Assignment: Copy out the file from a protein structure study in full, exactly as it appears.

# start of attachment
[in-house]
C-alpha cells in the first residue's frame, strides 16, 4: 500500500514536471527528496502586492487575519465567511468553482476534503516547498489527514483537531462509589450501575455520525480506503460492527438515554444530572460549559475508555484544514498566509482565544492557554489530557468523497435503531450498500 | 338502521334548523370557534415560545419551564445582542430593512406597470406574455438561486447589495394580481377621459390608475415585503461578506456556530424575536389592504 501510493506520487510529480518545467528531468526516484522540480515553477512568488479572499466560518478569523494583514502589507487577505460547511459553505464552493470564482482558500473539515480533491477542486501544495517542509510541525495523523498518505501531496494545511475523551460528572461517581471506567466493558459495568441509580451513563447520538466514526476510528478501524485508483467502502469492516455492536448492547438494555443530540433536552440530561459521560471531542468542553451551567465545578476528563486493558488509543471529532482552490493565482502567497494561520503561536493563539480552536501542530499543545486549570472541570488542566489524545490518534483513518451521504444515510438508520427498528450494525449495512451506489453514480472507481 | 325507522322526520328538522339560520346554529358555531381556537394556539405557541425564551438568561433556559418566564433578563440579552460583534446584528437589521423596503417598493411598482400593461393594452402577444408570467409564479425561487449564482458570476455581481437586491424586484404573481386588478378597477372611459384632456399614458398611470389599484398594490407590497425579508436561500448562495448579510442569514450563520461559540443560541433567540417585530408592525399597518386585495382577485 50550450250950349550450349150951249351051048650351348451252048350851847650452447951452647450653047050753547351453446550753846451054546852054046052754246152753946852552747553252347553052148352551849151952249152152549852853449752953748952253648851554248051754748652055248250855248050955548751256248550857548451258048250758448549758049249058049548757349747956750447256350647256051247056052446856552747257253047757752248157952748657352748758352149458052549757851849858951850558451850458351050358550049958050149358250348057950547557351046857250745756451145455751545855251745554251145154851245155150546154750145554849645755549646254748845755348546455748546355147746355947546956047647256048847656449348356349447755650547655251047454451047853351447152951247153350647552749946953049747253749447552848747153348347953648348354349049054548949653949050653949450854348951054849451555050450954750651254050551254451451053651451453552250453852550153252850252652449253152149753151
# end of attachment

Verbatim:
[in-house]
C-alpha cells in the first residue's frame, strides 16, 4: 500500500514536471527528496502586492487575519465567511468553482476534503516547498489527514483537531462509589450501575455520525480506503460492527438515554444530572460549559475508555484544514498566509482565544492557554489530557468523497435503531450498500 | 338502521334548523370557534415560545419551564445582542430593512406597470406574455438561486447589495394580481377621459390608475415585503461578506456556530424575536389592504 501510493506520487510529480518545467528531468526516484522540480515553477512568488479572499466560518478569523494583514502589507487577505460547511459553505464552493470564482482558500473539515480533491477542486501544495517542509510541525495523523498518505501531496494545511475523551460528572461517581471506567466493558459495568441509580451513563447520538466514526476510528478501524485508483467502502469492516455492536448492547438494555443530540433536552440530561459521560471531542468542553451551567465545578476528563486493558488509543471529532482552490493565482502567497494561520503561536493563539480552536501542530499543545486549570472541570488542566489524545490518534483513518451521504444515510438508520427498528450494525449495512451506489453514480472507481 | 325507522322526520328538522339560520346554529358555531381556537394556539405557541425564551438568561433556559418566564433578563440579552460583534446584528437589521423596503417598493411598482400593461393594452402577444408570467409564479425561487449564482458570476455581481437586491424586484404573481386588478378597477372611459384632456399614458398611470389599484398594490407590497425579508436561500448562495448579510442569514450563520461559540443560541433567540417585530408592525399597518386585495382577485 50550450250950349550450349150951249351051048650351348451252048350851847650452447951452647450653047050753547351453446550753846451054546852054046052754246152753946852552747553252347553052148352551849151952249152152549852853449752953748952253648851554248051754748652055248250855248050955548751256248550857548451258048250758448549758049249058049548757349747956750447256350647256051247056052446856552747257253047757752248157952748657352748758352149458052549757851849858951850558451850458351050358550049958050149358250348057950547557351046857250745756451145455751545855251745554251145154851245155150546154750145554849645755549646254748845755348546455748546355147746355947546956047647256048847656449348356349447755650547655251047454451047853351447152951247153350647552749946953049747253749447552848747153348347953648348354349049054548949653949050653949450854348951054849451555050450954750651254050551254451451053651451453552250453852550153252850252652449253152149753151